That said, Holl has emphatically shared credit with the jury that selected his proposal: then museum director Marc Wilson; committee chair Donald J. Hall and his wife, Adele; Henry Bloch; Morton and Estelle Sosland; and too many others to mention here. “The jury was enormously intelligent,” Holl has insisted, in that they “could envision what they never thought of.” They took a great risk and faced considerable public criticism, all the while standing by their convictions as to what would be best, as far as anyone could determine, in creating a work of art that complemented the museum’s collection. And it paid off, as the new building is largely responsible (some would point to the free admission policy adopted in 2002) for an increase in attendance from an average of 325,000 per year prior to construction to more than 550,000 at last count.
Finally, the timing of the anniversary of the opening of the Bloch addition (as well as the new state-of-the-art Bloch Gallery of Impressionist art) could not be better, as it coincides with the announcement of an agreement with neighbors and an amended Master Planned Development proposal. The proposed expansion will add much-needed space on nearby land for the museum’s growing art collection and staff. But it also promises to be the next step in the realization of a cultural district extending from the Nelson to the Country Club Plaza, incorporating the Kemper Museum of Contemporary Art, the Kansas City Art Institute, the University of Missouri – Kansas City and Rockhurst University.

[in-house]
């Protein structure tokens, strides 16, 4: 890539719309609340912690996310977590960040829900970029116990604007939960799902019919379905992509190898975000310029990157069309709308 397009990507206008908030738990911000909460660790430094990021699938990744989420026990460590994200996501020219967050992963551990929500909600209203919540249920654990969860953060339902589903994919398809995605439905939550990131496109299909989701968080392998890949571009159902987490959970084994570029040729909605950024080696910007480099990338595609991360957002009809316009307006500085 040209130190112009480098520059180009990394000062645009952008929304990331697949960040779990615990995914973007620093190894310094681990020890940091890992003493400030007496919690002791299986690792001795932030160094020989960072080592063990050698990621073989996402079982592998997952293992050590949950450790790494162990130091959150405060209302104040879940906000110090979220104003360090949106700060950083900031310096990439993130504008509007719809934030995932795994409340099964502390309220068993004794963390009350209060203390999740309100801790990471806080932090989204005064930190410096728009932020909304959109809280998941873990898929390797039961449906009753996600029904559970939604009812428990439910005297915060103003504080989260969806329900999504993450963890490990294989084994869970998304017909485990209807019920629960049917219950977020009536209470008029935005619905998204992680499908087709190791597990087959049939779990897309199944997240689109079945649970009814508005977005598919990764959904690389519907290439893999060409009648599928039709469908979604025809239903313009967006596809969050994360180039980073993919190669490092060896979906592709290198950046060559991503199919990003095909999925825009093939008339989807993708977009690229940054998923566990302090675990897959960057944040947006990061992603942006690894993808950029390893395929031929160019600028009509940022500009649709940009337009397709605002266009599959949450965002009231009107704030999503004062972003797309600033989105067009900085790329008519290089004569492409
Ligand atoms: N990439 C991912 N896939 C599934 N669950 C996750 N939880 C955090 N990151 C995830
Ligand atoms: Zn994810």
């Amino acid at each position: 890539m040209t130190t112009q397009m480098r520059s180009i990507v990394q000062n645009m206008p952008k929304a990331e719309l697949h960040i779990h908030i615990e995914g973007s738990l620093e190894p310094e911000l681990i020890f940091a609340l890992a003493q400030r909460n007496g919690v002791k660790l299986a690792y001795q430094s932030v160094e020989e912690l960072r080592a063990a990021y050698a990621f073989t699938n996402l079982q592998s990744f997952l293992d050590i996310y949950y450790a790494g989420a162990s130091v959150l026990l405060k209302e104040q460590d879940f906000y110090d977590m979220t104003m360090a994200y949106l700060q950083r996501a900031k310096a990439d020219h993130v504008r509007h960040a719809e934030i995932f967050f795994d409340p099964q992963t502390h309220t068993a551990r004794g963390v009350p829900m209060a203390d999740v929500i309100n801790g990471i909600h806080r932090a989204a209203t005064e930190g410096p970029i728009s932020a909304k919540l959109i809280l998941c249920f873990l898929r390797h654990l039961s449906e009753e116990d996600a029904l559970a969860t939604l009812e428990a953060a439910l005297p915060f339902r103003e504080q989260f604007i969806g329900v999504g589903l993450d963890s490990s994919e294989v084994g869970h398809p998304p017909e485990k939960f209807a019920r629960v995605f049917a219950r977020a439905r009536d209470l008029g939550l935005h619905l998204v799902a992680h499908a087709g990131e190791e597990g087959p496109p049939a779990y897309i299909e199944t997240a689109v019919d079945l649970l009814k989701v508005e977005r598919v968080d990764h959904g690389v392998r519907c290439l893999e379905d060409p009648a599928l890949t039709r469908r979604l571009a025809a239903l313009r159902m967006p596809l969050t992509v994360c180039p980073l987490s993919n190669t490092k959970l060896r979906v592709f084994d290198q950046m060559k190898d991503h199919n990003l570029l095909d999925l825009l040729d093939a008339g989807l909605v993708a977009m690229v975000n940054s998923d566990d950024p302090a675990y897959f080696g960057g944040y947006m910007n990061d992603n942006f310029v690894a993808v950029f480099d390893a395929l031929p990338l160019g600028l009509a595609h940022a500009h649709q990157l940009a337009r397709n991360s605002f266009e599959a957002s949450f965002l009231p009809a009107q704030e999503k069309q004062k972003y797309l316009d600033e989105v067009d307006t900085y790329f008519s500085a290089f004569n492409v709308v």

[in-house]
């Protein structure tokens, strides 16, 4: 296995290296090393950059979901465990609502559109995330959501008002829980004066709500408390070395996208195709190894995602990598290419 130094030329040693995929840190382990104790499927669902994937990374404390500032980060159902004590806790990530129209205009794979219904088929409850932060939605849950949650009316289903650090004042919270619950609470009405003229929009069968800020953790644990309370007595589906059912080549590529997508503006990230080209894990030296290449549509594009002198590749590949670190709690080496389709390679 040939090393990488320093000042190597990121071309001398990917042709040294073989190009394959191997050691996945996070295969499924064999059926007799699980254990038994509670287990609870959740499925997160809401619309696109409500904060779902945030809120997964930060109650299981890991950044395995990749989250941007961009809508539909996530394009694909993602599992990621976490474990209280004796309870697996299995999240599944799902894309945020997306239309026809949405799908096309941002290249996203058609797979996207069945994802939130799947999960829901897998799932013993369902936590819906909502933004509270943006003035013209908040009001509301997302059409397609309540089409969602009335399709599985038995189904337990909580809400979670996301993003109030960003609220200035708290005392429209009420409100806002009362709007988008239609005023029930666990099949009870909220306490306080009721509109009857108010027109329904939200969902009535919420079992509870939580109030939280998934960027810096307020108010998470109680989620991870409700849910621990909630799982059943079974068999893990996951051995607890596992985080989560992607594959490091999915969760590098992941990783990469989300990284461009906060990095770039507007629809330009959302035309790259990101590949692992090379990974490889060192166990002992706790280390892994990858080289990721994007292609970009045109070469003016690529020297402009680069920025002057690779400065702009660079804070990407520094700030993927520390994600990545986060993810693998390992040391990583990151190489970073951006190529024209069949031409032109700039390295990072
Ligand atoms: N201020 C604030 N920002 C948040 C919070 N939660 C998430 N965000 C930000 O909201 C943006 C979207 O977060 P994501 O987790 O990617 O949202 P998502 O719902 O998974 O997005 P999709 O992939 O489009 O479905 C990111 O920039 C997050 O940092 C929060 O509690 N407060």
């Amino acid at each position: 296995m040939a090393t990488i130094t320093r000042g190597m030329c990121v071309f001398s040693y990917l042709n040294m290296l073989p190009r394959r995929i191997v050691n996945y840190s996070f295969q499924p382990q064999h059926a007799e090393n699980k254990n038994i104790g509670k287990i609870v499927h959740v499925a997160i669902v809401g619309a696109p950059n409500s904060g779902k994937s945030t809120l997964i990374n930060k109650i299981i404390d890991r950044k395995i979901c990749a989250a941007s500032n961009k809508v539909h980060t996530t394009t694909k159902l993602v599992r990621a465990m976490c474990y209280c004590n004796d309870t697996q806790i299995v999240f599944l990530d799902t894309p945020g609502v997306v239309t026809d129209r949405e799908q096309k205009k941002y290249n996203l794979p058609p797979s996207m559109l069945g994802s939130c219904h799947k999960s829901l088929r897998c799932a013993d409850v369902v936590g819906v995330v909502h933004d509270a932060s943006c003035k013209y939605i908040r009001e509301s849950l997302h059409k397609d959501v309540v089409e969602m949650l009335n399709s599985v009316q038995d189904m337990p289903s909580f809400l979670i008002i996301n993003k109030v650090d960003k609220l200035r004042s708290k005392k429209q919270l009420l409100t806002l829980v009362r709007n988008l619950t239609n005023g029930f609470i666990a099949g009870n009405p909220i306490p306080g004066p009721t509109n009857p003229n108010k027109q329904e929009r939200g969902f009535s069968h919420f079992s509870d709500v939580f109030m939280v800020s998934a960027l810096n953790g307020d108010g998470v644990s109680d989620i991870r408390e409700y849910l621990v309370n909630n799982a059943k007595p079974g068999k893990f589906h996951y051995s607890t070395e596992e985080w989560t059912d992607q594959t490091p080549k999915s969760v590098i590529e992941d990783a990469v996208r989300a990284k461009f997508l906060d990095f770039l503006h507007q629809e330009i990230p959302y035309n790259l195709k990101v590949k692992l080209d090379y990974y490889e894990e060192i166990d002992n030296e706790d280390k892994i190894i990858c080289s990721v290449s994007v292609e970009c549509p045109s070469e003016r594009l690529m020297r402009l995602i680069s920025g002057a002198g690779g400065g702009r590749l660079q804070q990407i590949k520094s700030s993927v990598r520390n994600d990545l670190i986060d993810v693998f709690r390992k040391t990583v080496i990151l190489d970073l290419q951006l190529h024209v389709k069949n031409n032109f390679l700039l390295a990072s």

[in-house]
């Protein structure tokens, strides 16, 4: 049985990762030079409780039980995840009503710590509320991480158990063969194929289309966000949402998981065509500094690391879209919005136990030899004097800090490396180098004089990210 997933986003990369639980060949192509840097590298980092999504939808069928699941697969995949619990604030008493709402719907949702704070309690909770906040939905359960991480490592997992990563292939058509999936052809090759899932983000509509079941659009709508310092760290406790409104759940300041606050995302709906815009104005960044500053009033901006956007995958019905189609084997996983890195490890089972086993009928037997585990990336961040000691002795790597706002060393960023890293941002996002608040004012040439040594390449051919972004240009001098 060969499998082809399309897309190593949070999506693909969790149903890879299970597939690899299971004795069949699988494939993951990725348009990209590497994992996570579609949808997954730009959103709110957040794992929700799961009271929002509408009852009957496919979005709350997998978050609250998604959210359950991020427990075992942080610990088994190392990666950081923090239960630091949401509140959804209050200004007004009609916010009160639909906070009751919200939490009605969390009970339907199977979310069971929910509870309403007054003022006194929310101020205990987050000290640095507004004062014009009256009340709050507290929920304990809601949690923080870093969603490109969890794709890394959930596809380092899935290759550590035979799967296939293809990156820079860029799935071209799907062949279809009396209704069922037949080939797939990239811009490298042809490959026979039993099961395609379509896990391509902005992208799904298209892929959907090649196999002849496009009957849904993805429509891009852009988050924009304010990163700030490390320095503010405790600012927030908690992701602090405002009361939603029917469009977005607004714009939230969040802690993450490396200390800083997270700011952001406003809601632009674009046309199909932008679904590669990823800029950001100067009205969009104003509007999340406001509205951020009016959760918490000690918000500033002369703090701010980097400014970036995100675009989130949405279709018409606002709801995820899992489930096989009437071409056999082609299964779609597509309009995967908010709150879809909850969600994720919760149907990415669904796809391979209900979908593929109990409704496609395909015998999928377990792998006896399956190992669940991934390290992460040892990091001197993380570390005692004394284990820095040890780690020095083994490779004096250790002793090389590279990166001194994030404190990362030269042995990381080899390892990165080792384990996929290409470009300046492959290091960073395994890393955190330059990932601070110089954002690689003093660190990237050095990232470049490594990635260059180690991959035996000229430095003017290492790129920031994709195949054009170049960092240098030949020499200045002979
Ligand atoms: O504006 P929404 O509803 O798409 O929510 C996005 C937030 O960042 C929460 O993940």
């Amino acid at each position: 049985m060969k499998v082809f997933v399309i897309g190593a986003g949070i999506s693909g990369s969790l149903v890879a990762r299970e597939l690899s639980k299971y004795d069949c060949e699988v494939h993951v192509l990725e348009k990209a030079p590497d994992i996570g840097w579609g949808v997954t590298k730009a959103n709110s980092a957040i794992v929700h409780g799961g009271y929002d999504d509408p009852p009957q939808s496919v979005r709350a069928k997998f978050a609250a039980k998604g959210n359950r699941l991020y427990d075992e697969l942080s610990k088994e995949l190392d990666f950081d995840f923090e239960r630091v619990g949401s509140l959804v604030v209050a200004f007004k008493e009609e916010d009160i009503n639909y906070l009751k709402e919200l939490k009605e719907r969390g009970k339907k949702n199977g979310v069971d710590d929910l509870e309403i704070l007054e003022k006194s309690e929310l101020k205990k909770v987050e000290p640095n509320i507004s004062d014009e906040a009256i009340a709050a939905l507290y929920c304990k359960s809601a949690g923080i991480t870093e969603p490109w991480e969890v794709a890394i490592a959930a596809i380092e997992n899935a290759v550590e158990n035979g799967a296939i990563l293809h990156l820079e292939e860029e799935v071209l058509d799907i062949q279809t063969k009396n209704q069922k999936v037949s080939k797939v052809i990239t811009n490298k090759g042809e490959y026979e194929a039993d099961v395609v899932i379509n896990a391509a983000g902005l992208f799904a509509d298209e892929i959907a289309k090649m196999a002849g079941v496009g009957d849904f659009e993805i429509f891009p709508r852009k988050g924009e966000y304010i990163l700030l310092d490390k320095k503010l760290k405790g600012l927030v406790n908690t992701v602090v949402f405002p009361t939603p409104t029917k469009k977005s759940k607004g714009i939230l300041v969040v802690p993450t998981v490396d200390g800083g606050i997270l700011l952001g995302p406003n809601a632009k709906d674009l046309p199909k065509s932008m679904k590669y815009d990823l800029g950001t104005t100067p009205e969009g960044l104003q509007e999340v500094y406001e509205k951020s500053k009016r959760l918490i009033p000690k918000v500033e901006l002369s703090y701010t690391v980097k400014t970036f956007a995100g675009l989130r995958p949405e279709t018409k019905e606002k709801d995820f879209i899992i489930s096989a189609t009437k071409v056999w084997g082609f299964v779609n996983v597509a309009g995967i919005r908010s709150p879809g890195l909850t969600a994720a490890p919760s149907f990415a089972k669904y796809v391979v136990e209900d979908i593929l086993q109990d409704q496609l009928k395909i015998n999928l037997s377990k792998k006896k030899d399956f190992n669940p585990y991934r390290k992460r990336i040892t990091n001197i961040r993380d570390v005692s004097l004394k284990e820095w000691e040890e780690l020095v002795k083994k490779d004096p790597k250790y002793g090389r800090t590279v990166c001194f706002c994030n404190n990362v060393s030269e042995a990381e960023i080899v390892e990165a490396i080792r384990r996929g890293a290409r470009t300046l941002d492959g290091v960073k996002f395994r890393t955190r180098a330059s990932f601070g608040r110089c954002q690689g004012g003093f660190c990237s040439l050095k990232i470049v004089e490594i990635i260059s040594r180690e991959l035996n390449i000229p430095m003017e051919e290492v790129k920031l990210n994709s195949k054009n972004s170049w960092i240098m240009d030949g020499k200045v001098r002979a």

After years of controversy, museum director Julián Zugazagoitia announced that the museum and neighborhood leaders have reached “an extraordinary agreement (that) is both respectful of the historic neighborhood and open to an exciting future for the Nelson-Atkins,” and for Kansas City. What better note could be sounded for Steven Holl’s return?
For more on the Bloch Building, visit “An Iconic Addition” in the Bloch Building lobby through Jan 14. The exhibit, curated by Sarah Biggerstaff, includes reproductions of archival materials, including some of Steven Holl’s watercolor sketches documenting the planning and construction of the Bloch addition, as well as a six-part video interview with Holl. Additionally, Holl’s sketchbook is available for viewing in the Nelson’s Spencer Art Reference Library
Hear Holl speak at this year’s Mary Atkins Lecture, 6 p.m. Nov. 2 in the museum’s Atkins Auditorium. The lecture is brought to the museum by Mary Atkins Trustees Mary Lou Brous and Grant Burcham. For tickets and more information, 816/751.1278 or www.nelson-atkins.org.